So let's keep it up with outlawing plastic straws and bags, and plastic microbeads in consumer products. But let's not deceive ourselves—it's another global threat where we're losing.

Thus ending on a high note.

Food, feed and fuel: global seaweed industry could reduce land needed for farming by 110m hectares, study finds

Scientists identify parts of ocean suitable for seaweed cultivation and suggest it could constitute 10% of human diet to reduce impact of agriculture.

Sunrise in the woods

Get our Good News newsletter

Get the best positive, solutions-oriented stories we've seen on the intersection of our health and environment, FREE every Tuesday in your inbox. Subscribe here today. Keep the change tomorrow.

When will we hit peak fossil fuels? Maybe we already have

Kingsmill Bond, energy analyst and author, describes the circumstances that hastened the transition of the electricity sector—plus four reasons he’s optimistic about our planet’s future.

Google empowered climate crisis deniers
Steve Rhodes/Flickr

Google let Daily Wire advertise to climate crisis deniers, research shows

Exclusive: Data shared by the Center for Countering Digital Hate shows that Ben Shapiro’s news site paid for climate crisis denial search term ads.

greenwashing in fashion
UK in Italy/Flickr

'Vegan,' 'sustainable': How to spot greenwashing in fashion

Virtuous proclamations and campaigns from clothing brands can often amount to greenwashing, or in some cases, “clearwashing,” where the information doesn’t tell consumers much.
heavy metals in baby food
pixydust8605/Flickr

How do heavy metals like lead get in baby food?

The problem begins at the farm where plants draw toxins from the soil. There’s no washing them away.

A copper mine could advance green energy but scar sacred land

Tribal groups are fighting an Arizona project whose backers say increasing the supply of copper, crucial to batteries, would reduce fossil-fuel use.

As the Colorado River shrinks, Washington prepares to spread the pain

The seven states that rely on the river for water are not expected to reach a deal on cuts. It appears the Biden administration will have to impose reductions.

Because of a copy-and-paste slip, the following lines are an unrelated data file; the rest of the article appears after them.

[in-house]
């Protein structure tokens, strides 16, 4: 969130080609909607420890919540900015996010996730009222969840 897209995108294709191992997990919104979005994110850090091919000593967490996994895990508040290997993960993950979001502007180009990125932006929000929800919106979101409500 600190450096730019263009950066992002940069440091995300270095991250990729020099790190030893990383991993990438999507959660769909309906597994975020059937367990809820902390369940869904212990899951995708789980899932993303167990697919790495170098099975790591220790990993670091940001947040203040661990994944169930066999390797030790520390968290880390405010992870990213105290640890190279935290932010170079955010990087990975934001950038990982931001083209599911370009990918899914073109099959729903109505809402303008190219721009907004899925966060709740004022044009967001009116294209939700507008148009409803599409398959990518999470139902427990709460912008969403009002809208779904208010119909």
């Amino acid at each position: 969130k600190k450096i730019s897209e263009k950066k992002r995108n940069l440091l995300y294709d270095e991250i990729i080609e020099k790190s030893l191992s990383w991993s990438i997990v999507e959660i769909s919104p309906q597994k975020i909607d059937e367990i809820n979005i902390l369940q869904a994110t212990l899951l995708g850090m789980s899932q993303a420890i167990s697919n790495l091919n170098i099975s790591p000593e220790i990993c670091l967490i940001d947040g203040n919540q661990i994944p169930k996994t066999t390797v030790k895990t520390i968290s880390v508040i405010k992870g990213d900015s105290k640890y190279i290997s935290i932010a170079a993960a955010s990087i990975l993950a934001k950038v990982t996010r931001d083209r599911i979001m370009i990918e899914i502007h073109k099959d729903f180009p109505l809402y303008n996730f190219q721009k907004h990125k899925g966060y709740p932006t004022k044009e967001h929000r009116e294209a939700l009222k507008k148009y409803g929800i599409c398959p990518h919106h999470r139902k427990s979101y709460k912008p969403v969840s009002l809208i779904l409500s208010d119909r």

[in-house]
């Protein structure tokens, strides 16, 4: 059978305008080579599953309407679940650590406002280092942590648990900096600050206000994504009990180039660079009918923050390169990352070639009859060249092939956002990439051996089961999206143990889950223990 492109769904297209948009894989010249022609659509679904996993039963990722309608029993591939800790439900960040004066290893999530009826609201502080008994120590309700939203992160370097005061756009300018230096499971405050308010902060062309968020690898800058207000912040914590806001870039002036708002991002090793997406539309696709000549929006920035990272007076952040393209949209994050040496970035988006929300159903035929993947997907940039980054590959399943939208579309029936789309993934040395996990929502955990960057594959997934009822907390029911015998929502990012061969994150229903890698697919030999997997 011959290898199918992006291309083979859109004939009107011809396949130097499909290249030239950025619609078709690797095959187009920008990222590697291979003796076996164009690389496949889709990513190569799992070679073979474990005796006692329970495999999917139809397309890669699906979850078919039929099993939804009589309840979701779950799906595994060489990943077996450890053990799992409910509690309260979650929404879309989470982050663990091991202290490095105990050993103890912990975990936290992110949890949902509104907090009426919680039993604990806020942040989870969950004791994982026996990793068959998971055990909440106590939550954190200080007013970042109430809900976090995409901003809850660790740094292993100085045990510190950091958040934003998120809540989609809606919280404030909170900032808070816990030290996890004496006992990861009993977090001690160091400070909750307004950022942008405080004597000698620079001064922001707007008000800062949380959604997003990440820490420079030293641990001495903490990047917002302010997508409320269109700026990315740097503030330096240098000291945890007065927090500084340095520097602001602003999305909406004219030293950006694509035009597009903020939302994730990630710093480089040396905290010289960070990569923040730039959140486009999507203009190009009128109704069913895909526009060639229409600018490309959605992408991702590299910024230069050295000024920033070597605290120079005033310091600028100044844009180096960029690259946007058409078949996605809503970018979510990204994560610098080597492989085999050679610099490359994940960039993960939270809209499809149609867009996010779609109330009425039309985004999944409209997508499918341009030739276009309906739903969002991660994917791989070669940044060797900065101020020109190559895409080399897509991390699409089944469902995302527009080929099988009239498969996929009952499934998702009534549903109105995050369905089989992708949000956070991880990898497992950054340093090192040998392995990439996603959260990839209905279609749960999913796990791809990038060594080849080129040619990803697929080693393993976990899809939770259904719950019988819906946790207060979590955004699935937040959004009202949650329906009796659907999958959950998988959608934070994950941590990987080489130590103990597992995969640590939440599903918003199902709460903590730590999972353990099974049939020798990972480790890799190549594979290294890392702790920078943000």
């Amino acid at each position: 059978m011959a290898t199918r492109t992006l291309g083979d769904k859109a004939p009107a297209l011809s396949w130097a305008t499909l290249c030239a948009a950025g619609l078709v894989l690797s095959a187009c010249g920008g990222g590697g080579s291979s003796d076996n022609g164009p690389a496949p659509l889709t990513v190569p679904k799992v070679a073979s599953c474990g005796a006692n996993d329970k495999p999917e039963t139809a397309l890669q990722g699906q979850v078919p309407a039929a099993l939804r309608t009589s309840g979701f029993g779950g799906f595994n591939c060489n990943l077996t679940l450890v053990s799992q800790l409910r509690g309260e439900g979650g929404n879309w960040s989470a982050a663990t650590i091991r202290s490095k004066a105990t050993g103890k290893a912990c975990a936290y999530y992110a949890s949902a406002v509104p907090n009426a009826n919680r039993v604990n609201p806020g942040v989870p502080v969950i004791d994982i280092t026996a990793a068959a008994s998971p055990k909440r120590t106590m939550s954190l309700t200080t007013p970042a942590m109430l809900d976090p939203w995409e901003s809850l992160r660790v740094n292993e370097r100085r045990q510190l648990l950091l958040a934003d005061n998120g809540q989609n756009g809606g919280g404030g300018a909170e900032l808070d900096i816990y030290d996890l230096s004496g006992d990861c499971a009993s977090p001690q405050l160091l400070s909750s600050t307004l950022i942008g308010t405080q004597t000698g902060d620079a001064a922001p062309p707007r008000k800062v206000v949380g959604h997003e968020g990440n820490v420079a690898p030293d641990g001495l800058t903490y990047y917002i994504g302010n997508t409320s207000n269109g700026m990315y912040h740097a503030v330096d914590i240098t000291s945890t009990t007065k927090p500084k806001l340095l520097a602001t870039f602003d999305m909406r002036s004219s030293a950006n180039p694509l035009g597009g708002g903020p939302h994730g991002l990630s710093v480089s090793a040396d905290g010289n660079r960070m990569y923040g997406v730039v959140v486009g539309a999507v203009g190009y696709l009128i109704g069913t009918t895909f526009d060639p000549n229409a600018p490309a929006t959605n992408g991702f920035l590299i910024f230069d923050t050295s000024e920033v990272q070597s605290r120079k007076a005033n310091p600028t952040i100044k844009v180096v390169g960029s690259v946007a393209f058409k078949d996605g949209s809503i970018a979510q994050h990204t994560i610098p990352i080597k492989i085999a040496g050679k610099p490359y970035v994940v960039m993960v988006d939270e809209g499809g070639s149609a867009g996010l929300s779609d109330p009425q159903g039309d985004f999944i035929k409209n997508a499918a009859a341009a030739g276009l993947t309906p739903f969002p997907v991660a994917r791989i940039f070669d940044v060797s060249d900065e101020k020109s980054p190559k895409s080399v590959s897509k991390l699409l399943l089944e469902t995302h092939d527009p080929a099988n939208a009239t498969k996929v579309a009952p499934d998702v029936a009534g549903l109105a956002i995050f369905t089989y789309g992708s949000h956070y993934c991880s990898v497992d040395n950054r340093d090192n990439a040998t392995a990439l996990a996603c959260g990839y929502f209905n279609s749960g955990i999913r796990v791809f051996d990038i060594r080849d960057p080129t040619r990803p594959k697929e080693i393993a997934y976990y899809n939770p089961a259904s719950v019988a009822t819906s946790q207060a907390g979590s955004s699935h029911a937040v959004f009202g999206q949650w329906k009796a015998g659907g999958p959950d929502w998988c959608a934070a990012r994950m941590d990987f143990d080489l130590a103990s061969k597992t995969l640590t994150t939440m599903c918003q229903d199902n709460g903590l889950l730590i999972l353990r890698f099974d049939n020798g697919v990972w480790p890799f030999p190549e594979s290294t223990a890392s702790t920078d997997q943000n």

From our Newsroom
oil and gas wells pollution

What happens if the largest owner of oil and gas wells in the US goes bankrupt?

Diversified Energy’s liabilities exceed its assets, according to a new report, sparking concerns about whether taxpayers will wind up paying to plug its 70,000 wells.

Paul Ehrlich

Paul Ehrlich: A journey through science and politics

In his new book, the famous scientist reflects on an unparalleled career on our fascinating, ever-changing planet.

oil and gas california environmental justice

Will California’s new oil and gas laws protect people from toxic pollution?

California will soon have the largest oil drilling setbacks in the U.S. Experts say other states can learn from this move.

popular stories 2022

Our 5 most popular reads from 2022

A corpse, woodworking dangers, plastic titans ... revisit the stories that stuck with our readers this past year.

Pittsburgh environmental

What I learned reporting on environmental health in Pittsburgh in 2022

For a lot of people, 2022 felt like the first “normal” year since 2020. It didn’t for me.

Stay informed: sign up for The Daily Climate newsletter
Top news on climate impacts, solutions, politics, drivers. Delivered to your inbox week days.